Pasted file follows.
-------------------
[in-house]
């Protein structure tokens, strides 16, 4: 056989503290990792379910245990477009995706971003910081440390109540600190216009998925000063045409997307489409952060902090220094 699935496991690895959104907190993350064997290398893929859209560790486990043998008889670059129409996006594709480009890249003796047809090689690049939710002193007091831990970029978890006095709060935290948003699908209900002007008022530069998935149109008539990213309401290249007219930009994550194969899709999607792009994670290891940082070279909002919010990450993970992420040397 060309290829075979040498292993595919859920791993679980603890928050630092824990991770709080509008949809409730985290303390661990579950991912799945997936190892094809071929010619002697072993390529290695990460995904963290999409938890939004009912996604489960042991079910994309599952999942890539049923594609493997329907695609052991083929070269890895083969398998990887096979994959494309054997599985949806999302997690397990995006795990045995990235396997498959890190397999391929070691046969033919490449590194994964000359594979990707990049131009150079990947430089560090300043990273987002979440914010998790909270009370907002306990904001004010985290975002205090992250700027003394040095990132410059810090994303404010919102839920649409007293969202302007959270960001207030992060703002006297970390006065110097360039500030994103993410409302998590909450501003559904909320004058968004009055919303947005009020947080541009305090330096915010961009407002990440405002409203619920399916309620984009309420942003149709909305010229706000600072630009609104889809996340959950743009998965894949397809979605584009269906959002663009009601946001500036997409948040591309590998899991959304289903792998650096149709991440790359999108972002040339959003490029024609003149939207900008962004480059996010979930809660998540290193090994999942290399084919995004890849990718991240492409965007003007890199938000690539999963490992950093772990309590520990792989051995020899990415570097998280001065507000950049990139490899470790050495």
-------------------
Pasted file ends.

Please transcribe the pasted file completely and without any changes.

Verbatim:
[in-house]
């Protein structure tokens, strides 16, 4: 056989503290990792379910245990477009995706971003910081440390109540600190216009998925000063045409997307489409952060902090220094 699935496991690895959104907190993350064997290398893929859209560790486990043998008889670059129409996006594709480009890249003796047809090689690049939710002193007091831990970029978890006095709060935290948003699908209900002007008022530069998935149109008539990213309401290249007219930009994550194969899709999607792009994670290891940082070279909002919010990450993970992420040397 060309290829075979040498292993595919859920791993679980603890928050630092824990991770709080509008949809409730985290303390661990579950991912799945997936190892094809071929010619002697072993390529290695990460995904963290999409938890939004009912996604489960042991079910994309599952999942890539049923594609493997329907695609052991083929070269890895083969398998990887096979994959494309054997599985949806999302997690397990995006795990045995990235396997498959890190397999391929070691046969033919490449590194994964000359594979990707990049131009150079990947430089560090300043990273987002979440914010998790909270009370907002306990904001004010985290975002205090992250700027003394040095990132410059810090994303404010919102839920649409007293969202302007959270960001207030992060703002006297970390006065110097360039500030994103993410409302998590909450501003559904909320004058968004009055919303947005009020947080541009305090330096915010961009407002990440405002409203619920399916309620984009309420942003149709909305010229706000600072630009609104889809996340959950743009998965894949397809979605584009269906959002663009009601946001500036997409948040591309590998899991959304289903792998650096149709991440790359999108972002040339959003490029024609003149939207900008962004480059996010979930809660998540290193090994999942290399084919995004890849990718991240492409965007003007890199938000690539999963490992950093772990309590520990792989051995020899990415570097998280001065507000950049990139490899470790050495």